9 In the former children's bedrooms, however, the curtains are made of a shiny, slightly reflective light-blue material, reminiscent of oilskin or 1970s children's toys. The materiality is unusual for an interior space: it brings to mind the deformed surfaces of a glossy object, or a car. The curtain reflects its surroundings, mirroring them slightly. At times functioning as a wall, the curtain suddenly takes on the qualities of a mirror as a space-dissolving and space-unfolding object. A slit appears in the cloth; the curtains seem to float in space, with the same improbable fragility as the house hovering above the ground. Light hits the floor below the hem, drawing a meandering line. The boundary between interior and exterior is loose, open, wandering, not clearly delineated.
11 It is hard to discern from what material the curtains in Bordeaux are made. As Paul Valéry once said, they are "matière à doutes": pulled flat behind a glass pane, with its circular window, the white curtain resembles a paper wall.
12 One floor up, the fabrics create mirror effects, the building metabolising with shimmering reflections and wafting walls. Translucent textiles shroud the mirror-surfaced column, which dissolves in reflections and drapery — just as the bedroom's thermofoil-like curtain reflects the exterior as well as the interior of the room.
The phenomenon of the barrier-free barrier is known from Northern African countries: towards the street (which, in the souk, is often covered with fabric to protect the space from the sun, already forming a kind of interior space), goods such as rugs or clothing are hung in tight rows; behind them, a storage space gives access through a curtain to more private spaces like the kitchen, where family members sit together. The transition between the private and public zone is extremely fluid. There is rarely a door, instead a thicket of curtains and stacks; nevertheless, no stranger would dare to intrude on these private areas, simply because he or she would get lost in this forest of objects and labyrinthine layers.
15 Bizarre as Semper's anthropomorphic architectural history may seem today, it did enable the mental model that a facade could be light, temporary and removable, an ephemeral form of clothing. Petra Blaisse's ongoing process of reclothing the Bordeaux house seems to play with this figure of thought. Wafting in and out, the curtains and the porous, rust-brown concrete wall are the image of a social ideal: the building is not an exclusive bunker but a filter through which the world pervades the home. The building is a social machine; the curtain wall is the curtain of a stage, of a space that stages a new kind of social relationship.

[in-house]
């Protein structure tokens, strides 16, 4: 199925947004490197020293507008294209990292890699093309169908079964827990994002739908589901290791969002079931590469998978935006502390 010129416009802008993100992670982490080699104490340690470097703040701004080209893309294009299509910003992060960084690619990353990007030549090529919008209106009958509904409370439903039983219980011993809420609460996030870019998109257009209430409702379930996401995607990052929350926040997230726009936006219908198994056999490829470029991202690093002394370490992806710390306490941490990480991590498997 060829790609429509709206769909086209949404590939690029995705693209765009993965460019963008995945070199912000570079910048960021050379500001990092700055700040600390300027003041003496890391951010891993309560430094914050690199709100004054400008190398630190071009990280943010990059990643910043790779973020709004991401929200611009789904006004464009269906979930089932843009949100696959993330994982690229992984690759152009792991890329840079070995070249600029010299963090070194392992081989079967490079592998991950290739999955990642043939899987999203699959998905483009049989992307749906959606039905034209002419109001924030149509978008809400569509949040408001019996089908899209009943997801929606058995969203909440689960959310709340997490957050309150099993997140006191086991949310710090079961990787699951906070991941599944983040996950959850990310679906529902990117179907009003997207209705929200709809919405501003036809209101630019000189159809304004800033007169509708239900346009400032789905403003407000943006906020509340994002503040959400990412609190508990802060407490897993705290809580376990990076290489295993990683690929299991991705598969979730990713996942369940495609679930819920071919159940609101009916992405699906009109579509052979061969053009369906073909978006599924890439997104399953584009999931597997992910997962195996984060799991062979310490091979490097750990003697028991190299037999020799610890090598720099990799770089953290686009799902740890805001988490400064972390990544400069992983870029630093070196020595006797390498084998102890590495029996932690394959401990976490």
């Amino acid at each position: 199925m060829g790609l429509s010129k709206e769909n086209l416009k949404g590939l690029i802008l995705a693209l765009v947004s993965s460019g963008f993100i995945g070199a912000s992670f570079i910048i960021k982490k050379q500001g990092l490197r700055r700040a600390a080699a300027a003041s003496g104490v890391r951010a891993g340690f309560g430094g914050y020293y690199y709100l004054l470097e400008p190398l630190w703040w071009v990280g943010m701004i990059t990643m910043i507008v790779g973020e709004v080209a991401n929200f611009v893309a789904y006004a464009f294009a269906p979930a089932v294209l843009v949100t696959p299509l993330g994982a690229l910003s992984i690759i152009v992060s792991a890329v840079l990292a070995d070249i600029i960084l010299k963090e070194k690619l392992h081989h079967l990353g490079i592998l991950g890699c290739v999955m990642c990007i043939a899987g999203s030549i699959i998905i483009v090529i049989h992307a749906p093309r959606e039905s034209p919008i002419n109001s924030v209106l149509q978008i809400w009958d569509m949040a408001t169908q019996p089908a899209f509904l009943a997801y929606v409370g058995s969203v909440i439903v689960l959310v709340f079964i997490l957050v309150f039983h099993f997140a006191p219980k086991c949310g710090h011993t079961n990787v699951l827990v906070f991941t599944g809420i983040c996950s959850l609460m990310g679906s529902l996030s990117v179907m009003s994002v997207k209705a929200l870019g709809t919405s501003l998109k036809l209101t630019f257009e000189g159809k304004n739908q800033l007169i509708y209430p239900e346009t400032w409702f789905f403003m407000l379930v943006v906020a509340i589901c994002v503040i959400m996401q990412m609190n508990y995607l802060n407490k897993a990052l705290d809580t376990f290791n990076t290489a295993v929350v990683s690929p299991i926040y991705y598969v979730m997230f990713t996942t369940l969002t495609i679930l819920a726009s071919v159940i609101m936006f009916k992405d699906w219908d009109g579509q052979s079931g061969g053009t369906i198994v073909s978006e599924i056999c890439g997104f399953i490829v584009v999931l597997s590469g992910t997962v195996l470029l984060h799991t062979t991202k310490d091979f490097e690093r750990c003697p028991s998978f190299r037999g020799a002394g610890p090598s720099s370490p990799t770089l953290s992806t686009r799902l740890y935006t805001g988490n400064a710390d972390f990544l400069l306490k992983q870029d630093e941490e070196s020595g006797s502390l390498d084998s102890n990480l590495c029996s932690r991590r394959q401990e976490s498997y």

Blaisse's studio spent three months drawing traces in the room, dividing and forming groups. This was not merely an inhabitable sculpture; it was a model for treating empty, dysfunctional spaces, in which light, ephemeral interventions — curtains or cloth panels — enable new collective experiences. Like every good building, the installation achieved something outside the normative framework in which space is thought, designed and described.
18 Almost all public activities are framed by acts of buying and selling: pedestrian zones, shopping streets and public space are created by amassing shops, cafe tables and cinemas. These facilities prefigure activity in public space as a sequence of consumer actions executed in a passive, seated position: one buys a pair of shoes, tries on a pullover, orders a coffee or takes a seat in the cinema.
19 Petra Blaisse's pavilion creates a counterexperience. It is a space without letters, without messages, without preset activities. There is nothing to buy, just a space of collective détour and deviation, a stage inviting one to evade and linger, look, talk and intersect with strangers. Maybe this could be the raw material for a new narrative of public life. Niklas Maak, Berlin-based writer and art critic of Frankfurter Allgemeine Zeitung
Design Architects: Inside Outside/Petra Blaisse
Design Team: Petra Blaisse, Peter Niessen with Barbara Pais, Francesca Sartori
Curtain Manufacturer: Gerriets GmbH; Atelier de Babou — Isabelle Hautefeuille and Anne Vergeron Carpet Manufacturer: Lifestyle Carpets
Materials: Indian Douppion silk and Habutai silk (guesthouse and caretaker's house); Antung-Honan silk (bathroom and master bedroom); PVC (balcony); high-gloss film (PVC), clear glass film (PVC), faux leather (PVC), black-out fabric (PC, PL, CO) (children's bedrooms); cotton + clear glass film (living room); synthetic mesh (polyethylene) (outdoor terrace)